How Copyright Laws Killed Leo Tolstoy

Leo Tolstoy’s intellectual journey brought him to a realization that works of art and ideas should not be privately owned. Tolstoy didn’t want to make anybody believe what he did. All he wanted was to share his own work with the world.

In the last three decades of the writer’s long life, he was driven by a single powerful wish. Tolstoy wanted to ensure that after his death, everybody who wanted to read his books could do so for free. He felt that most of the people in tsarist Russia who really needed to have access to his ideas might be too poor to buy the books. Time and again, Tolstoy expressed his wish to have the entirety of his creative production made available to the world. He published articles and official statements to this effect, he begged his family members and friends to respect his wishes and make this possible, he wrote several wills making this desire of his very explicit, and he filled several volumes of his diaries with worries as to whether he would be able to make the gift of his art to the world.

The copyright laws of the Russian Empire, however, made Tolstoy’s dream impossible. There was simply no provision among them that would allow people to put the fruits of their intellectual and creative labor into open access. Tolstoy’s lawyers told the writer that only an individual or a group of specific individuals could inherit his works.

The writer’s family and friends had no respect for Tolstoy’s ideas. Or they didn’t have enough of it to renounce the huge profits that ownership of the rights to his collected works would bring. Tolstoy spent the last years of his life feeling torn apart by his relatives and acquaintances who bickered and schemed for the right to inherit his work. At that point, Tolstoy felt horrified by the idea of possessing any private property. Thirty years before he died, he transferred all of his money and land to his wife and children. However, the idea that readers would be deprived of reading his books so that his dissolute and useless sons would be able to booze their way into the grave was intolerable to the writer. In vain did he consult lawyers and beg the authorities to allow him to dispose of his creative legacy the way he wanted to.

Eventually, the screaming matches between the hopeful heirs became so impossible for the ailing old man to stand that Tolstoy ran away from home. He felt that even one more day of listening to endless arguments about copyright laws and inheritances would drive him mad. All the writer wanted was to dedicate the last months of his life to peaceful contemplation of his journey towards God. This wasn’t meant to be. Ten days after running away from home, Tolstoy died.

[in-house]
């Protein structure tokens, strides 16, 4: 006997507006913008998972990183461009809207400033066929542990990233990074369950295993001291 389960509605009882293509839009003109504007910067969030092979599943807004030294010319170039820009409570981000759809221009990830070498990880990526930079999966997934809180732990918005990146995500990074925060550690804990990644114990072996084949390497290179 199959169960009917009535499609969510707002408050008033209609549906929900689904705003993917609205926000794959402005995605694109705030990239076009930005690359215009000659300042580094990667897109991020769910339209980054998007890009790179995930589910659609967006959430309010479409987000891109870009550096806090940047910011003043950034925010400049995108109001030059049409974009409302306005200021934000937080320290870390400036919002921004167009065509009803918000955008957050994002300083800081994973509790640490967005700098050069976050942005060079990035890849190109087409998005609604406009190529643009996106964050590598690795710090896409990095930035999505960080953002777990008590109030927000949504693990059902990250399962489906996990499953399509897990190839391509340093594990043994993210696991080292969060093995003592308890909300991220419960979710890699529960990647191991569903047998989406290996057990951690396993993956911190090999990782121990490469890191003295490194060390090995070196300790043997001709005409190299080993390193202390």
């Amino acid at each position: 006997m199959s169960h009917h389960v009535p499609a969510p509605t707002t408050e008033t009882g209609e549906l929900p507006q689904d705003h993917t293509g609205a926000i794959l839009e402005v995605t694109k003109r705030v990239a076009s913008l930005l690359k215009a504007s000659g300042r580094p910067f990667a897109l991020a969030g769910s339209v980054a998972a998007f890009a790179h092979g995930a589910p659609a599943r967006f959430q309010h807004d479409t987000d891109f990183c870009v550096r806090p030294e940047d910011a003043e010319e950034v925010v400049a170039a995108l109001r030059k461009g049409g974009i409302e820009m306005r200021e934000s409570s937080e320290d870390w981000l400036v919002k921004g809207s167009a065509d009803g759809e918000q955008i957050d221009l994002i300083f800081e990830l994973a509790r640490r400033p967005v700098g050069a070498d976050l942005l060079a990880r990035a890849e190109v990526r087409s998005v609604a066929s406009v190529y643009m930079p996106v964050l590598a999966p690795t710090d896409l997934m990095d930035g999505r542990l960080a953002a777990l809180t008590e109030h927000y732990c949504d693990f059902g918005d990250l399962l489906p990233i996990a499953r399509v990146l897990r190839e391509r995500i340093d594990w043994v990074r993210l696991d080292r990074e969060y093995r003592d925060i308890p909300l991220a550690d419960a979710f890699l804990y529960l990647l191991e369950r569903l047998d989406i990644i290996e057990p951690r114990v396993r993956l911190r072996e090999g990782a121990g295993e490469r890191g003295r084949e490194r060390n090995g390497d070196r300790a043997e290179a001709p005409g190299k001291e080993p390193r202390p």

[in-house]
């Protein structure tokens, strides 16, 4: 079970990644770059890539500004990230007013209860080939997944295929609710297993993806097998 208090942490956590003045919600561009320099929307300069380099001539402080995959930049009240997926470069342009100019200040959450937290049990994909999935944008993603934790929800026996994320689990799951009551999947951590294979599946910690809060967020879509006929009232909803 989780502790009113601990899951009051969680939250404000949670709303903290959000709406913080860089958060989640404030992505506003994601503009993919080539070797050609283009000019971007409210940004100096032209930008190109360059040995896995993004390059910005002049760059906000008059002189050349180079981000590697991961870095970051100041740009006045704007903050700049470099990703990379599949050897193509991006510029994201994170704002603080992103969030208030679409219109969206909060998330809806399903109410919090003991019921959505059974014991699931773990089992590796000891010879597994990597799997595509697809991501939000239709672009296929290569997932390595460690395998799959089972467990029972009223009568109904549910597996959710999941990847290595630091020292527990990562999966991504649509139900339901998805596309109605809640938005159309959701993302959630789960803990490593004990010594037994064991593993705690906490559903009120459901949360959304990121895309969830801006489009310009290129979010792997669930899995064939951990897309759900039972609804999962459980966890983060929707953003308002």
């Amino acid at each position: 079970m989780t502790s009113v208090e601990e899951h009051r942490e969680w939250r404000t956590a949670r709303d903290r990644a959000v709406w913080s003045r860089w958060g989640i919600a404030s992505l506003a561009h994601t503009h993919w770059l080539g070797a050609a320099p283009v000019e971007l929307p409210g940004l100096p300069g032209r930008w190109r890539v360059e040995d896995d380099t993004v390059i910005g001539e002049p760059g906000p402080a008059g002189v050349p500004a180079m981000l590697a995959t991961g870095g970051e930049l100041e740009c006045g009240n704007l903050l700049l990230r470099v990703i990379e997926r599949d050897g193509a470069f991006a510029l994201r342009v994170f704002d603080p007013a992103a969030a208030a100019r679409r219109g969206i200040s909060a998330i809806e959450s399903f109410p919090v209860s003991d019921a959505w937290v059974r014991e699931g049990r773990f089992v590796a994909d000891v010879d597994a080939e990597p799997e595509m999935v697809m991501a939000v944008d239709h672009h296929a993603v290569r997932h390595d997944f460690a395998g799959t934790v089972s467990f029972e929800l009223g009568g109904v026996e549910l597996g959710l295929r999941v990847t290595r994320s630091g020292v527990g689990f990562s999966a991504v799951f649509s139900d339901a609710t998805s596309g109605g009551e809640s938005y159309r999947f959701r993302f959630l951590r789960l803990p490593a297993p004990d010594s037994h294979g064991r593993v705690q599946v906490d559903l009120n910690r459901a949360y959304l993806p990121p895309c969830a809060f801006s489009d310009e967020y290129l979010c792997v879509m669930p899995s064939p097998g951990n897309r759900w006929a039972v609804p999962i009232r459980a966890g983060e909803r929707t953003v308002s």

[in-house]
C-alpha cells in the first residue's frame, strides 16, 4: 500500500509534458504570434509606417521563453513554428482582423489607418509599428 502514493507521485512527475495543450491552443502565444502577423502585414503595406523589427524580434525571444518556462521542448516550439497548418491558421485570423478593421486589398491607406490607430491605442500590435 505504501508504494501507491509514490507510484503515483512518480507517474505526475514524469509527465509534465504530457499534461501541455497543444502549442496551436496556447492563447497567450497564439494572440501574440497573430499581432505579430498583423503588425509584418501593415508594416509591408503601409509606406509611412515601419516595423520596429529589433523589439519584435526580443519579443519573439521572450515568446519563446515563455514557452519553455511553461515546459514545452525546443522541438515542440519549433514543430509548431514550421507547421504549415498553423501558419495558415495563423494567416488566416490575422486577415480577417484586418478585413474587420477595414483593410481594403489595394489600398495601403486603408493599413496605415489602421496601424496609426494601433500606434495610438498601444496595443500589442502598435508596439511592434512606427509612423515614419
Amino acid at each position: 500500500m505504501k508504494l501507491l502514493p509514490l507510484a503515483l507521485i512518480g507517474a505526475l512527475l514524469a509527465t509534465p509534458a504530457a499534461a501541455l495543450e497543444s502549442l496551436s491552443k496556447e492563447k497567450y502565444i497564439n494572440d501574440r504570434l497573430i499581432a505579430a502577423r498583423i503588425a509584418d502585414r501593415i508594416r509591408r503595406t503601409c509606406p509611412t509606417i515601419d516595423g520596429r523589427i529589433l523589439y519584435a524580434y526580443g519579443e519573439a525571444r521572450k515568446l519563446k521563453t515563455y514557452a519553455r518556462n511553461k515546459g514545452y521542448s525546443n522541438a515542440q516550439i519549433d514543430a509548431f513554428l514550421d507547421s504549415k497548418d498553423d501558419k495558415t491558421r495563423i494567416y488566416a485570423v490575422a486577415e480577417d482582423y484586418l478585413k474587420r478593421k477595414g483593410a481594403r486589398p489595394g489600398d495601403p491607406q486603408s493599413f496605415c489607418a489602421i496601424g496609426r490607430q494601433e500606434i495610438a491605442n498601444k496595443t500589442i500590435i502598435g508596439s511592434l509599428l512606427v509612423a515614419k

The bickering over the rights to his work continued for decades after that.

8 thoughts on “How Copyright Laws Killed Leo Tolstoy

  1. “The copyright laws of the Russian Empire, however, made Tolstoy’s dream impossible. There was simply no provision among them that would allow people to put the fruits of their intellectual and creative labor into open access.”

    That’s even more ridiculous, the author himself cannot waive of his own copyright! WTF?

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    1. And this was so important to him, too. This was the core of the philosophy he created and for which he was venerated across the world. So the point is that the author doesn’t even own his own work. There is a higher authority over his artistic creation. And that authority is copyright.

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  2. This happens to be the first post on your blog I read, I can across the link while browsing ‘Tolstoy’s stance on copyright’ and ‘anti-copyright movements’. I recently read that films, books and music records are literally rotting in some arhcives of the world. No one’s reselling them because they do not know who the owner is and fear legal action. This is Sad!! It’s a loss to whole humanity!!

    Please tell me more about this (Tolstoy on copyright) if possible.


    https://polldaddy.com/js/rating/rating.js

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